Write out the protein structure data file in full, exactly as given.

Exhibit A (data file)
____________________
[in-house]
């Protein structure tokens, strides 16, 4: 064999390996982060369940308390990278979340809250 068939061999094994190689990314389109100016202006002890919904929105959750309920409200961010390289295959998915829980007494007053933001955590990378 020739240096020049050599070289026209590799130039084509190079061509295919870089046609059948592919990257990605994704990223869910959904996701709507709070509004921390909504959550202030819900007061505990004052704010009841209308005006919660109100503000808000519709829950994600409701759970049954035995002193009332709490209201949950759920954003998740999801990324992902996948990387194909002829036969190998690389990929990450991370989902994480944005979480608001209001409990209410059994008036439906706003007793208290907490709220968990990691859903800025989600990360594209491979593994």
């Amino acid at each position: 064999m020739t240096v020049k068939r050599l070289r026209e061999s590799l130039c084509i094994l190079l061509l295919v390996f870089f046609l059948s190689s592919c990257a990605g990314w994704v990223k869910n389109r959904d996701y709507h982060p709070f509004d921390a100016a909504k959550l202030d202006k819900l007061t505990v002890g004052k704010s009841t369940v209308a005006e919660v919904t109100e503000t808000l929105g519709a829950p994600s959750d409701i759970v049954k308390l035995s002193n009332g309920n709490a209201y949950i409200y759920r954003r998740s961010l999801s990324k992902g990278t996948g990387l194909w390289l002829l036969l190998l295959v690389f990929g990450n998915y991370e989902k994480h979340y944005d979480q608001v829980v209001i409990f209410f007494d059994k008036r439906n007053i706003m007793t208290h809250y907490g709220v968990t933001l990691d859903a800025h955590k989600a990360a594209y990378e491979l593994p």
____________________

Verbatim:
[in-house]
């Protein structure tokens, strides 16, 4: 064999390996982060369940308390990278979340809250 068939061999094994190689990314389109100016202006002890919904929105959750309920409200961010390289295959998915829980007494007053933001955590990378 020739240096020049050599070289026209590799130039084509190079061509295919870089046609059948592919990257990605994704990223869910959904996701709507709070509004921390909504959550202030819900007061505990004052704010009841209308005006919660109100503000808000519709829950994600409701759970049954035995002193009332709490209201949950759920954003998740999801990324992902996948990387194909002829036969190998690389990929990450991370989902994480944005979480608001209001409990209410059994008036439906706003007793208290907490709220968990990691859903800025989600990360594209491979593994």
């Amino acid at each position: 064999m020739t240096v020049k068939r050599l070289r026209e061999s590799l130039c084509i094994l190079l061509l295919v390996f870089f046609l059948s190689s592919c990257a990605g990314w994704v990223k869910n389109r959904d996701y709507h982060p709070f509004d921390a100016a909504k959550l202030d202006k819900l007061t505990v002890g004052k704010s009841t369940v209308a005006e919660v919904t109100e503000t808000l929105g519709a829950p994600s959750d409701i759970v049954k308390l035995s002193n009332g309920n709490a209201y949950i409200y759920r954003r998740s961010l999801s990324k992902g990278t996948g990387l194909w390289l002829l036969l190998l295959v690389f990929g990450n998915y991370e989902k994480h979340y944005d979480q608001v829980v209001i409990f209410f007494d059994k008036r439906n007053i706003m007793t208290h809250y907490g709220v968990t933001l990691d859903a800025h955590k989600a990360a594209y990378e491979l593994p």